As a predominantly commercial and retail space, Nineteen James Street required a façade with a high level of permeability, one that created a seamless link between the onlooker and the contents of the internal spaces. Large panes of glass frame each stores frontier, allowing the inhabitants to contribute to the streetscape. One of the glass boxes fronting James Street carpark belongs to Optiko; the transparent façade allows the customer to browse almost their entire collection of optical glasses merely by passing the window. This presents an opportunity for the customer interaction to extend into the evening, once the store is closed and the street is alive with diners.

The features of Nineteen James denote a sense of connection to a network of buildings and pathways…

“I feel comfortable when I’m here, any sense of urgency tends to dissipate,” says Toby, a regular visitor of James Street. The building has an intimate quality which can be felt as one meanders within and around, despite the double height façade. A sense of grandeur, yet at the same time envelopment, is evoked. Palm trees accentuate the height of the building, whilst draping vines off an awning of concrete re-establishes the intimacy aforementioned. The features of Nineteen James denote a sense of connection to a network of buildings and pathways, and a sense that the building will grow into itself, and develop a characteristic patina over time. The building has been stripped back, exuding an essence of practicality and robustness, whilst easing gently into the street with its permeable façade, and large glass panels.

Despite the renovations apparent success in adhering to the taste of the style savvy, has the gentrification of New Farm and Fortitude Valley been to the detriment of a more direct link with the local community? A lost opportunity to enrich the culture of James Street and introduce an even greater vibrancy to the atmosphere? The internal passageways are indicative of the laneway concept, such as seen in Winn Lane, but don’t offer the same cultural exchange. Perhaps this tie could be strengthened by the addition of local artists ornamenting the walls with their art? Imagine transitioning from the carpark to the Main Street only to be surprised along the way by a carved sculpture propped amongst the leaves, or an elegant light installation hanging from the wall, masterfully crafted by an ambitious young creative.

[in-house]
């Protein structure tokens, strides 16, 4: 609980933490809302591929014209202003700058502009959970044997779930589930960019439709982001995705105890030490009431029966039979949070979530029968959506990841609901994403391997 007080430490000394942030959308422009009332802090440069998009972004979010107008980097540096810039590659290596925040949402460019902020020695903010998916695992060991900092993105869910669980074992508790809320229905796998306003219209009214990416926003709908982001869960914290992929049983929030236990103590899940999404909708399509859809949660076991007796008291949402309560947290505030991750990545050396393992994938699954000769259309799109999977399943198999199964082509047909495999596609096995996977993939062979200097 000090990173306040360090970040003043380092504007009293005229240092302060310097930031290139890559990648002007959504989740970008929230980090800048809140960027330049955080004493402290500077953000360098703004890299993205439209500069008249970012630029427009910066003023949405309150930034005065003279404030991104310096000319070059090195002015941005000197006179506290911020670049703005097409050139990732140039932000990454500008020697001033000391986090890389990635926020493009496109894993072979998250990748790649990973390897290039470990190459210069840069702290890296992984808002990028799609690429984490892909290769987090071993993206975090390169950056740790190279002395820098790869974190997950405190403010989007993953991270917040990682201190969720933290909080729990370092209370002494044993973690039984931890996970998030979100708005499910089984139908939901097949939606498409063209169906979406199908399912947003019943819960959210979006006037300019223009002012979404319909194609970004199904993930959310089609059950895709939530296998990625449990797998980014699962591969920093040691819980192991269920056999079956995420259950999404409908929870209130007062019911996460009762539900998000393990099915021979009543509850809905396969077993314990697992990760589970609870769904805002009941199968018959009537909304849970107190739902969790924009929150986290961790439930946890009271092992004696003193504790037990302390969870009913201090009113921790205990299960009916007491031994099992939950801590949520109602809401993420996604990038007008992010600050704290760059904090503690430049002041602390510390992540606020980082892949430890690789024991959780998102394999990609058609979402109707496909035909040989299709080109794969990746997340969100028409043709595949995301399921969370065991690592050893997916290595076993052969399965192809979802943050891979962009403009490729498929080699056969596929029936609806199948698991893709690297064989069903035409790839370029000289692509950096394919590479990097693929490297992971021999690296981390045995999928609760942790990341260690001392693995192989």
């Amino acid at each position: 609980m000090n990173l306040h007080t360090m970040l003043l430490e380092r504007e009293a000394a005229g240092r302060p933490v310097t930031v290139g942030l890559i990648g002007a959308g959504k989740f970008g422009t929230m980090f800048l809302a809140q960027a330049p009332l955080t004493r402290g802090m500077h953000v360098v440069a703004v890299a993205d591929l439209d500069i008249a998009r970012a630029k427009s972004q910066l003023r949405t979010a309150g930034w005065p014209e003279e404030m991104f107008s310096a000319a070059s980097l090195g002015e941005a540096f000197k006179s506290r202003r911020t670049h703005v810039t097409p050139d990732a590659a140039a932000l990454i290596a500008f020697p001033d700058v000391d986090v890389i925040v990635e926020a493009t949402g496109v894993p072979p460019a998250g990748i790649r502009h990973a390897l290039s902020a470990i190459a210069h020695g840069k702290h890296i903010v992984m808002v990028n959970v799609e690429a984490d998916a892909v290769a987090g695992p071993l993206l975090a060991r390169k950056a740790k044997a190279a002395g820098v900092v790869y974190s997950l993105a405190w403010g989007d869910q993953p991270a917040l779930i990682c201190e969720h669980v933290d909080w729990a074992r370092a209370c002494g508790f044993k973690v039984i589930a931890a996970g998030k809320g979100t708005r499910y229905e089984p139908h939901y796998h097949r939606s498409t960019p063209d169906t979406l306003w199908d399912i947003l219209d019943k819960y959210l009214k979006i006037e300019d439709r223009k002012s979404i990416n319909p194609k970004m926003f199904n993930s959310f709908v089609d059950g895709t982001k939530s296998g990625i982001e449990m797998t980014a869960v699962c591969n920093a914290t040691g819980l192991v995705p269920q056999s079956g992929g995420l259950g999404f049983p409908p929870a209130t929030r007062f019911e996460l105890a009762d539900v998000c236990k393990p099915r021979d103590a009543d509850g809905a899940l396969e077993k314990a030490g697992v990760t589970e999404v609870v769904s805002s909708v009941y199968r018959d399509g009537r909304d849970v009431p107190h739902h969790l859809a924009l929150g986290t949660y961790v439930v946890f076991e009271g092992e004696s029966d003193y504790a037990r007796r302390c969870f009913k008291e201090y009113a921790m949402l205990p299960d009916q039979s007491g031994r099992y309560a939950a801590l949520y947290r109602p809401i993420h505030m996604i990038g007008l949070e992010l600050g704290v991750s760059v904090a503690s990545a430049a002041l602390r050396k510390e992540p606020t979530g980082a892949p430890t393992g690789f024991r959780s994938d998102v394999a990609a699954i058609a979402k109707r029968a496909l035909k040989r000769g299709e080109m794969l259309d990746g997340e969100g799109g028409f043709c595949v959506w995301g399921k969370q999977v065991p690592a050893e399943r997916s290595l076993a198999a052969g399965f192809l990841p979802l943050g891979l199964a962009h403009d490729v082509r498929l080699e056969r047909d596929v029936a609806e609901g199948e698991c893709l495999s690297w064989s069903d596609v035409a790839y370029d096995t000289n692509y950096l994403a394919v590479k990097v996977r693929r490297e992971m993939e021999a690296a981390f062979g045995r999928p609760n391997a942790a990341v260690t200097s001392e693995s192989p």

Small scale designers are unlikely to afford the spaces offered by James Street whereas more established brands can afford premium real estate, resulting in an exclusion from the central market place. Should Nineteen James Street have been a canvas, a conglomerative space in which both national and local designers could intermingle? This is perhaps a naive notion as the development procedure is often strictly driven by time constraints and tight budgets, but should it be? It raises the question however, to what extent is it the responsibility of the architects, the designers, the creative community to push for these spaces to be about something more meaningful. If they don’t have the power or authority to do this, then the public realm and public spaces will continue to be purely commercial endeavours that contribute to an erosion of the existing culture.

The simple and clean design of Nineteen James provides a space which is adaptable to changes…

Designers withhold an enormous responsibility to transform the way people perceive space, and in the case of Nineteen James, play an important role in the success of the business’s within. There always remain opportunities to add and subtract a buildings components, whilst retaining its core principles. The simple and clean design of Nineteen James provides a space which is adaptable to changes yet at its very heart there lies an innate ability to provide tranquility and refuge from the bustle of city living. It is the role of the architect to formulate a level of authenticity within a space which meets the expectations of its users. A building which speaks meaning to it’s inhabitants, a building that will age gracefully, and withstand transitional cultures and trends. In this case, Nineteen James Street exceeds these expectations, propelling one of Brisbane’s most stylish commercial hubs into a category of its own.

Ebony Fowler